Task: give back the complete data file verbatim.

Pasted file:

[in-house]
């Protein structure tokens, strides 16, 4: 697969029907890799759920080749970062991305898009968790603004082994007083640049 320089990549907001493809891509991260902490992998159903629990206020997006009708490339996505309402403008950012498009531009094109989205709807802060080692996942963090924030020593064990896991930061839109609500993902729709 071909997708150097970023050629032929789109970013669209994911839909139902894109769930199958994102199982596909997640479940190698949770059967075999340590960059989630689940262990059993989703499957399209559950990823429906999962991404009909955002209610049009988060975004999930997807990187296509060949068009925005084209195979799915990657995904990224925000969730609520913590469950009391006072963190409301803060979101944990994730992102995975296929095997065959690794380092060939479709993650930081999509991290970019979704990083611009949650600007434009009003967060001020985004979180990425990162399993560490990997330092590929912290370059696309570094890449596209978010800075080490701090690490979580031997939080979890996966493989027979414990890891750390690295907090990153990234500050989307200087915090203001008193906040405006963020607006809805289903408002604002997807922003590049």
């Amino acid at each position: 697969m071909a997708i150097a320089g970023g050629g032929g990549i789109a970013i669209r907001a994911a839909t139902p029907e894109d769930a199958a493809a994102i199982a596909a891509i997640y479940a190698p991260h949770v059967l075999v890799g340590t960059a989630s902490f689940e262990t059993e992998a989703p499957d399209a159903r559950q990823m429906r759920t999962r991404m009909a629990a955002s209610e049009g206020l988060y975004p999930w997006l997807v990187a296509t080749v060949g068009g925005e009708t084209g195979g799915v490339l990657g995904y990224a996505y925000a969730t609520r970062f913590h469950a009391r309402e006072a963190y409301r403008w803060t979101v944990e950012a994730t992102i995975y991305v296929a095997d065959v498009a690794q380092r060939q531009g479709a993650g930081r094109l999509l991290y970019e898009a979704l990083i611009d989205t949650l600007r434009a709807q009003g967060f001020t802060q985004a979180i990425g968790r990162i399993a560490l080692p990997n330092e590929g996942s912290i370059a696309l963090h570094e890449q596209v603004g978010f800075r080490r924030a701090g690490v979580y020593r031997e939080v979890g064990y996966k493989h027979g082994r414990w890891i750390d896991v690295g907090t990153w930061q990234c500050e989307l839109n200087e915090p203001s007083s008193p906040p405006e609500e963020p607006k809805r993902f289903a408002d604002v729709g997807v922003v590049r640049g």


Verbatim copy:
[in-house]
């Protein structure tokens, strides 16, 4: 697969029907890799759920080749970062991305898009968790603004082994007083640049 320089990549907001493809891509991260902490992998159903629990206020997006009708490339996505309402403008950012498009531009094109989205709807802060080692996942963090924030020593064990896991930061839109609500993902729709 071909997708150097970023050629032929789109970013669209994911839909139902894109769930199958994102199982596909997640479940190698949770059967075999340590960059989630689940262990059993989703499957399209559950990823429906999962991404009909955002209610049009988060975004999930997807990187296509060949068009925005084209195979799915990657995904990224925000969730609520913590469950009391006072963190409301803060979101944990994730992102995975296929095997065959690794380092060939479709993650930081999509991290970019979704990083611009949650600007434009009003967060001020985004979180990425990162399993560490990997330092590929912290370059696309570094890449596209978010800075080490701090690490979580031997939080979890996966493989027979414990890891750390690295907090990153990234500050989307200087915090203001008193906040405006963020607006809805289903408002604002997807922003590049």
């Amino acid at each position: 697969m071909a997708i150097a320089g970023g050629g032929g990549i789109a970013i669209r907001a994911a839909t139902p029907e894109d769930a199958a493809a994102i199982a596909a891509i997640y479940a190698p991260h949770v059967l075999v890799g340590t960059a989630s902490f689940e262990t059993e992998a989703p499957d399209a159903r559950q990823m429906r759920t999962r991404m009909a629990a955002s209610e049009g206020l988060y975004p999930w997006l997807v990187a296509t080749v060949g068009g925005e009708t084209g195979g799915v490339l990657g995904y990224a996505y925000a969730t609520r970062f913590h469950a009391r309402e006072a963190y409301r403008w803060t979101v944990e950012a994730t992102i995975y991305v296929a095997d065959v498009a690794q380092r060939q531009g479709a993650g930081r094109l999509l991290y970019e898009a979704l990083i611009d989205t949650l600007r434009a709807q009003g967060f001020t802060q985004a979180i990425g968790r990162i399993a560490l080692p990997n330092e590929g996942s912290i370059a696309l963090h570094e890449q596209v603004g978010f800075r080490r924030a701090g690490v979580y020593r031997e939080v979890g064990y996966k493989h027979g082994r414990w890891i750390d896991v690295g907090t990153w930061q990234c500050e989307l839109n200087e915090p203001s007083s008193p906040p405006e609500e963020p607006k809805r993902f289903a408002d604002v729709g997807v922003v590049r640049g």